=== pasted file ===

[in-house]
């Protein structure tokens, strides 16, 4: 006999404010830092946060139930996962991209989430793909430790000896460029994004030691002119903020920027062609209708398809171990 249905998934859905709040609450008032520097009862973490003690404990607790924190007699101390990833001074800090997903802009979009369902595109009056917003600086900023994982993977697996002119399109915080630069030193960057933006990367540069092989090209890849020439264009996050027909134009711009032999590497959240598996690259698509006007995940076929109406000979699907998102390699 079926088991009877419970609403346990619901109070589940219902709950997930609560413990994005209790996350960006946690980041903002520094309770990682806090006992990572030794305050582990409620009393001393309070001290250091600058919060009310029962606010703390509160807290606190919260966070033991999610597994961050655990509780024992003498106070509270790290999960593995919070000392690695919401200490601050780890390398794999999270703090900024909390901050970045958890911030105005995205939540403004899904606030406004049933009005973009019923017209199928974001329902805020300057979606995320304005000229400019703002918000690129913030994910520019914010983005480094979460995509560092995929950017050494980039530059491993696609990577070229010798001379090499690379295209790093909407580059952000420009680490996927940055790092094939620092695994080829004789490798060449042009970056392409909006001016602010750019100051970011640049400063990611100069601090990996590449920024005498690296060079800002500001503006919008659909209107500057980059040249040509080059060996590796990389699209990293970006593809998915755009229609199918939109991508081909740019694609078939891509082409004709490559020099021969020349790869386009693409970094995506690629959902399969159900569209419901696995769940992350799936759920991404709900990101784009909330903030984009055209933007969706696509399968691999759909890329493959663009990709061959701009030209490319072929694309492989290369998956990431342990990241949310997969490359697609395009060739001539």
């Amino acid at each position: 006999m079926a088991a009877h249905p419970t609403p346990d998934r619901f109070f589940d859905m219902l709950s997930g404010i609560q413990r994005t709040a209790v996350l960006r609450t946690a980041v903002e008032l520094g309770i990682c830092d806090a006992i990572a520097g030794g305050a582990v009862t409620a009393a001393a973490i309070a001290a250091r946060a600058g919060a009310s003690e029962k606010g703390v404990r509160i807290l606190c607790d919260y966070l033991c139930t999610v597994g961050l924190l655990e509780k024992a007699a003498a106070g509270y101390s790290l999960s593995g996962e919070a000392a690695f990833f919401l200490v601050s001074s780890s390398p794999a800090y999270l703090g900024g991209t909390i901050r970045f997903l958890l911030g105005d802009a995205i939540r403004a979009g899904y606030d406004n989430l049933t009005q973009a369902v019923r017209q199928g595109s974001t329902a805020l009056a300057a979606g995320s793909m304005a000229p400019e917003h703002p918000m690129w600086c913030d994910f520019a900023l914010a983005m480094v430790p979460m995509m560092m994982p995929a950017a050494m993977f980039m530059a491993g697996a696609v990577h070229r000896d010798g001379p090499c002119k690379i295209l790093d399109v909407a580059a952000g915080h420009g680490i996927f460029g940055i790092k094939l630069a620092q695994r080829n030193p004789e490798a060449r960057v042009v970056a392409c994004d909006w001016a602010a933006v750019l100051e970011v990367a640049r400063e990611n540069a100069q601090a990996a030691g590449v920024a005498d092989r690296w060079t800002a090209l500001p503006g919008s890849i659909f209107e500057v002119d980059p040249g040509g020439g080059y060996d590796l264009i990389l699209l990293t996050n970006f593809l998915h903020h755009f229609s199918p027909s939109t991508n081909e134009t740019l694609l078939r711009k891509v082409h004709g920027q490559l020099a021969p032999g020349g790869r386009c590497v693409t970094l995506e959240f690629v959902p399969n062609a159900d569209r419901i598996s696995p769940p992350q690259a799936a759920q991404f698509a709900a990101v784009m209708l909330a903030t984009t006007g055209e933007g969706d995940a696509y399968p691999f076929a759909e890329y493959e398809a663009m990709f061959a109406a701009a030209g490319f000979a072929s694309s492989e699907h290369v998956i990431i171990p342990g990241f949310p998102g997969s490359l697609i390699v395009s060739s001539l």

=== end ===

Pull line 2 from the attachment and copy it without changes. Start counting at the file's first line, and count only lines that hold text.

């Protein structure tokens, strides 16, 4: 006999404010830092946060139930996962991209989430793909430790000896460029994004030691002119903020920027062609209708398809171990 249905998934859905709040609450008032520097009862973490003690404990607790924190007699101390990833001074800090997903802009979009369902595109009056917003600086900023994982993977697996002119399109915080630069030193960057933006990367540069092989090209890849020439264009996050027909134009711009032999590497959240598996690259698509006007995940076929109406000979699907998102390699 079926088991009877419970609403346990619901109070589940219902709950997930609560413990994005209790996350960006946690980041903002520094309770990682806090006992990572030794305050582990409620009393001393309070001290250091600058919060009310029962606010703390509160807290606190919260966070033991999610597994961050655990509780024992003498106070509270790290999960593995919070000392690695919401200490601050780890390398794999999270703090900024909390901050970045958890911030105005995205939540403004899904606030406004049933009005973009019923017209199928974001329902805020300057979606995320304005000229400019703002918000690129913030994910520019914010983005480094979460995509560092995929950017050494980039530059491993696609990577070229010798001379090499690379295209790093909407580059952000420009680490996927940055790092094939620092695994080829004789490798060449042009970056392409909006001016602010750019100051970011640049400063990611100069601090990996590449920024005498690296060079800002500001503006919008659909209107500057980059040249040509080059060996590796990389699209990293970006593809998915755009229609199918939109991508081909740019694609078939891509082409004709490559020099021969020349790869386009693409970094995506690629959902399969159900569209419901696995769940992350799936759920991404709900990101784009909330903030984009055209933007969706696509399968691999759909890329493959663009990709061959701009030209490319072929694309492989290369998956990431342990990241949310997969490359697609395009060739001539």